A top Pentagon official involved in the controversial aid deal to Ukraine that resulted in President Donald Trump’s impeachment announced his resignation at Trump’s request on Wednesday.
In his resignation letter, Rood noted that Defense Secretary Mark Esper had asked for his resignation on behalf of Trump.
John Rood, the Pentagon’s under secretary for policy, will leave his post at the end of the month, said Pentagon press secretary Alyssa Farah. Rood’s is the latest in a series of departures of officials who had at least some involvement in investigations involving the Trump administration. Announcements have been made in the weeks since the Republican Senate acquitted Trump of impeachment charges.
Trump and Esper thanked Rood for his service following the announcement. Rood had also worked on issues such as nuclear deterrence, NATO and the National Defense Strategy, which sets threats from China and Russia as the Pentagon’s top priorities.
“I wish him all the best in his future endeavors,” Esper said in a statement.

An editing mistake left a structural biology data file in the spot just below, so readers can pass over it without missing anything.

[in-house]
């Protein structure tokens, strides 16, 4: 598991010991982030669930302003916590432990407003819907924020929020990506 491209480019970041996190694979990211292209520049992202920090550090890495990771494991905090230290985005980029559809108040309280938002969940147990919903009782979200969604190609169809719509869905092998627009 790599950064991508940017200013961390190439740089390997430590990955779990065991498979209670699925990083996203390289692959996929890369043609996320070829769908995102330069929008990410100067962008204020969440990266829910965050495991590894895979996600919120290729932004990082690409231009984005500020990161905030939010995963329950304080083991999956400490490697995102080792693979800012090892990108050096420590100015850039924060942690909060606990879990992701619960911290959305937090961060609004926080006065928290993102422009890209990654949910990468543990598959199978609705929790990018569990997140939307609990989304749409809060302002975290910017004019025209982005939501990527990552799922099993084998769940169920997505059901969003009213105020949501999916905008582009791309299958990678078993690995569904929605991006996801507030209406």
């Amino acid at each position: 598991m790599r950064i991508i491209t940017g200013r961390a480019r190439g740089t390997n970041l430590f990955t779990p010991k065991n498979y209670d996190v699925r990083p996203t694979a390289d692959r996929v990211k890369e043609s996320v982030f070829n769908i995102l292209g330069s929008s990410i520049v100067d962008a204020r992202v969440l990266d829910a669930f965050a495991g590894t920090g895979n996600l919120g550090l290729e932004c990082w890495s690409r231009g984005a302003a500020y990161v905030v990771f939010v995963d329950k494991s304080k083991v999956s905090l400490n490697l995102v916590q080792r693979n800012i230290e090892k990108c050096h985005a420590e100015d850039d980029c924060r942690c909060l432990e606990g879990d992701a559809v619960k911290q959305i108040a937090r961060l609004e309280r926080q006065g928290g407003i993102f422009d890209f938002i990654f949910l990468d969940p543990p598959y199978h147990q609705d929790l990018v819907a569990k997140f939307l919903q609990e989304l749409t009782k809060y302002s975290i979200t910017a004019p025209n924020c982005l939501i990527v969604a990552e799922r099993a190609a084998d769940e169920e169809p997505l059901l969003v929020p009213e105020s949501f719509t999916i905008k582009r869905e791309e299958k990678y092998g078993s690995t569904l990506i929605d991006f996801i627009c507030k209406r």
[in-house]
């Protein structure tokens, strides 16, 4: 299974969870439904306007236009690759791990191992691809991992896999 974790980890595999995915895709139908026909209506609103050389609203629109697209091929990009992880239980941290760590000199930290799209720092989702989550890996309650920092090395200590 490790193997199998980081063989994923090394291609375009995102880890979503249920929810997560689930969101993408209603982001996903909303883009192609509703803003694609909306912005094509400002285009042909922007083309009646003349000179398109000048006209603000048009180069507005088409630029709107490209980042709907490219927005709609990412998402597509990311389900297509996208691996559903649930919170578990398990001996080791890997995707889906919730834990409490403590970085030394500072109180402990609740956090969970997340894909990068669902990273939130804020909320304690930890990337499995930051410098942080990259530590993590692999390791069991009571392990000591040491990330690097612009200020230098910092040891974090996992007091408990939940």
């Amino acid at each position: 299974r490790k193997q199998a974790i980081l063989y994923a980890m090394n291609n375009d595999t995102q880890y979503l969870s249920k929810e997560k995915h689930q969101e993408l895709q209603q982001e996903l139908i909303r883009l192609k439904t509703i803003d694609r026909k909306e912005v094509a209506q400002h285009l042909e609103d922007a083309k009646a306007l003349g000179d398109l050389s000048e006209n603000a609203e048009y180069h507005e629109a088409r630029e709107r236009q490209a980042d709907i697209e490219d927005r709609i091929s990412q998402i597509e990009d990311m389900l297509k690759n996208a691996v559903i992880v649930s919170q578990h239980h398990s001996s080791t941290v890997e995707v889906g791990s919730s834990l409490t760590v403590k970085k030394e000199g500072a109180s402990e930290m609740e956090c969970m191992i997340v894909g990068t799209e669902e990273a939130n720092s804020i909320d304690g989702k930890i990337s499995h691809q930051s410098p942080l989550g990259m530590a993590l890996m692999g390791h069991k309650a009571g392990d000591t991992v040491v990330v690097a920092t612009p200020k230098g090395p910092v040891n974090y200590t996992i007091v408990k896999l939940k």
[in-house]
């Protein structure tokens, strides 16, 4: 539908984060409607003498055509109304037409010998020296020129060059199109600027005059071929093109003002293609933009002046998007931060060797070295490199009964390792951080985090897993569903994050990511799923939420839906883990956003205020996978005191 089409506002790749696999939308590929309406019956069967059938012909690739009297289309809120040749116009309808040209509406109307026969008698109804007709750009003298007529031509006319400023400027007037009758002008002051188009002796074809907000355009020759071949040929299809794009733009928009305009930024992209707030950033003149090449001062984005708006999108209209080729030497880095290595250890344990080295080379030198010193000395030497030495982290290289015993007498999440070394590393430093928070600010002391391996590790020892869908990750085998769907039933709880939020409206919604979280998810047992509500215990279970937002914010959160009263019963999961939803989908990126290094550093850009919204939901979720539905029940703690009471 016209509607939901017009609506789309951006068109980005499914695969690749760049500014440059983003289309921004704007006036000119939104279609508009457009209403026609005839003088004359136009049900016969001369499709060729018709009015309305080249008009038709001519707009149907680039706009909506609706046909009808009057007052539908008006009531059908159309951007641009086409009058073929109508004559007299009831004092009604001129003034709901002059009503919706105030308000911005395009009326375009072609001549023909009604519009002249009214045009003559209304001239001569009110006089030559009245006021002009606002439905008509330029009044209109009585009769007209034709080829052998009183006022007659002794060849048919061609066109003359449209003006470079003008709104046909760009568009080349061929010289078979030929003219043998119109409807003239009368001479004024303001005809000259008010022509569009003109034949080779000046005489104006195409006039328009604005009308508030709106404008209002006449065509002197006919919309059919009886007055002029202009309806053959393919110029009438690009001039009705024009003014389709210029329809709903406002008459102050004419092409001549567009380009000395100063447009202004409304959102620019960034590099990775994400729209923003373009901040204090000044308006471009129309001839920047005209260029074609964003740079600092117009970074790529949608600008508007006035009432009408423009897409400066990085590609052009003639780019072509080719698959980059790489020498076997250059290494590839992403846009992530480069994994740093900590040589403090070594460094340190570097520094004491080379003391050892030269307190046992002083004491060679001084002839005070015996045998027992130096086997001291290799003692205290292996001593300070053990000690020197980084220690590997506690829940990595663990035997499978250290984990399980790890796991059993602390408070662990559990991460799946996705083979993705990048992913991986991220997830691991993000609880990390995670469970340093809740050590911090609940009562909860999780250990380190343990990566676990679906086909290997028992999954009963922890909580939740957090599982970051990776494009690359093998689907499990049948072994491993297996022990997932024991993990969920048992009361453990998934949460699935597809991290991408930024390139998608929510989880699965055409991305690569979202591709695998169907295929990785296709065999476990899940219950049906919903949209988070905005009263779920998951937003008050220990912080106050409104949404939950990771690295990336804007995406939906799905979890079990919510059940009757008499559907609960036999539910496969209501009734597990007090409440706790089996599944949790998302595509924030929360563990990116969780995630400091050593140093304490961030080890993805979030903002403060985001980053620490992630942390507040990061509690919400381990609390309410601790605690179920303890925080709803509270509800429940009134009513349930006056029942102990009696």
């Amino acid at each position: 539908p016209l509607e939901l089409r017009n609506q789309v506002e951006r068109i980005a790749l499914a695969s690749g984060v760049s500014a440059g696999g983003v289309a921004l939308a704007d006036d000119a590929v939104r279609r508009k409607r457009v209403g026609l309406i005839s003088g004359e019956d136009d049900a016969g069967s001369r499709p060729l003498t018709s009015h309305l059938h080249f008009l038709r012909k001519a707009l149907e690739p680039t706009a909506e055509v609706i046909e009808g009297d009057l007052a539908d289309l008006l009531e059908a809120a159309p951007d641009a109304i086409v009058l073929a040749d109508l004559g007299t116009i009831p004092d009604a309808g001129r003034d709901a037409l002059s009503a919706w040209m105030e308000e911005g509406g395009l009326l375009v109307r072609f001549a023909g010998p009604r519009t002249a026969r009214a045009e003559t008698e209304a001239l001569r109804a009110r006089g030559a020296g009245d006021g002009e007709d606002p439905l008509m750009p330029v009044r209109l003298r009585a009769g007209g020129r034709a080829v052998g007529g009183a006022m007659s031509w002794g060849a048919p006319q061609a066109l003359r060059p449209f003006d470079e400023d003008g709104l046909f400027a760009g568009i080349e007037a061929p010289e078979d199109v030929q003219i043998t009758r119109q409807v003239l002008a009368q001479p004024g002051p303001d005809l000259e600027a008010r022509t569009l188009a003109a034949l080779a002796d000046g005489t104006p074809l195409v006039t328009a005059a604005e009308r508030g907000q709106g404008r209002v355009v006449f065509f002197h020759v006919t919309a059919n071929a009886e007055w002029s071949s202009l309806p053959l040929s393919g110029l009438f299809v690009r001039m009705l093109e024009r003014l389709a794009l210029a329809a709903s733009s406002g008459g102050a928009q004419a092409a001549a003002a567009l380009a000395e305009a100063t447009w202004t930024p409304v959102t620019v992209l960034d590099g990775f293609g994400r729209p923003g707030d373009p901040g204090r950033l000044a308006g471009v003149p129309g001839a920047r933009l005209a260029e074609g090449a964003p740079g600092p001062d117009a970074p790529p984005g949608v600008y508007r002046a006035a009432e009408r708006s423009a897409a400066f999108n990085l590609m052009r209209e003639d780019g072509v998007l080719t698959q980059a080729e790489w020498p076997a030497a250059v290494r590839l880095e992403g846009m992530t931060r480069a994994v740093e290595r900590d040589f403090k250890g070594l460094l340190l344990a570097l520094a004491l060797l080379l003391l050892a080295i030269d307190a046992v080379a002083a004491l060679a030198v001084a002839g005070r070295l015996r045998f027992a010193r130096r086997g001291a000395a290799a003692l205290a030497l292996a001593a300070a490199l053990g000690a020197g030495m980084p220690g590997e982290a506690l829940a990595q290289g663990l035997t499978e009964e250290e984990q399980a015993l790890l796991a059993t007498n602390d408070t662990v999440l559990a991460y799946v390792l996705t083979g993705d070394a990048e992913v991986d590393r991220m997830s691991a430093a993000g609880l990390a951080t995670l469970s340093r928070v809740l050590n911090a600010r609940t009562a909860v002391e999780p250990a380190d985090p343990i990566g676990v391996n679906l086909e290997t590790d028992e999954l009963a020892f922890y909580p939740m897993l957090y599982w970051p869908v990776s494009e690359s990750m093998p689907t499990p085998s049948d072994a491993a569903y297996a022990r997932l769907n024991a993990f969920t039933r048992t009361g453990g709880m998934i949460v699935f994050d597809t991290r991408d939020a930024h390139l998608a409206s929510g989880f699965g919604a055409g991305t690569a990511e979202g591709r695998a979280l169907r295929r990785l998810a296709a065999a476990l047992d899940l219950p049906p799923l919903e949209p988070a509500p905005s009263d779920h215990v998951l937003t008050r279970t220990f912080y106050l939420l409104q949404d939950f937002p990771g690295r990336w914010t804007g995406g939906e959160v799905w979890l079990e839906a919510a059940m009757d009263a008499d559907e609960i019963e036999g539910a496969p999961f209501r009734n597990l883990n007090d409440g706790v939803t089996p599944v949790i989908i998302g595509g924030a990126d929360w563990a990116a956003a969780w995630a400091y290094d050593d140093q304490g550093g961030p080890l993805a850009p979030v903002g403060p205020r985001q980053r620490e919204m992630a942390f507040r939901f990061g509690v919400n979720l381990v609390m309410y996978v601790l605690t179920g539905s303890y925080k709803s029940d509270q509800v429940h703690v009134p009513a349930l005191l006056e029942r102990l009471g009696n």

Rood had been involved in the Pentagon’s effort to send $250 million in military aid to Ukraine, the issue that resulted in President Donald Trump’s impeachment. Rood had certified that Ukraine had met anti-corruption requirements, deeming it eligible to receive the assistance. That certification came before Trump’s July 25 phone call with Ukraine’s president, Volodymyr Zelensky, during which he mentioned a “favor.”
The House impeached Trump for conditioning military aid to Ukraine and a White House visit for Zelensky in exchange for Ukraine opening an investigation into former Vice President Joe Biden.
Two U.S. officials, who were not authorized to speak publicly, said Rood’s decision to resign was not related to the Ukrainian aid.
In the highest profile departures, Trump dismissed two officials who testified during the House impeachment inquiry: Army Lt. Col. Alexander Vindman, a Ukraine expert with the National Security Council, and Gordon Sondland, his ambassador to the European Union, from his post in Brussels.
In addition, Jessie Liu resigned after the Trump administration pulled her nomination to a top Treasury Department post.
Liu served as U.S. attorney for the District of Columbia when her office prosecuted Roger Stone and Paul Manafort. Both are former advisers to Trump, who has criticized the handling of both cases.
As the Democratic presidential candidates hit the debate stage in Nevada Wednesday night, they’ll be joined for the first time by billionaire Mike Bloomberg, who has until now managed to avoid face to face conflict with his rivals. (Feb. 18)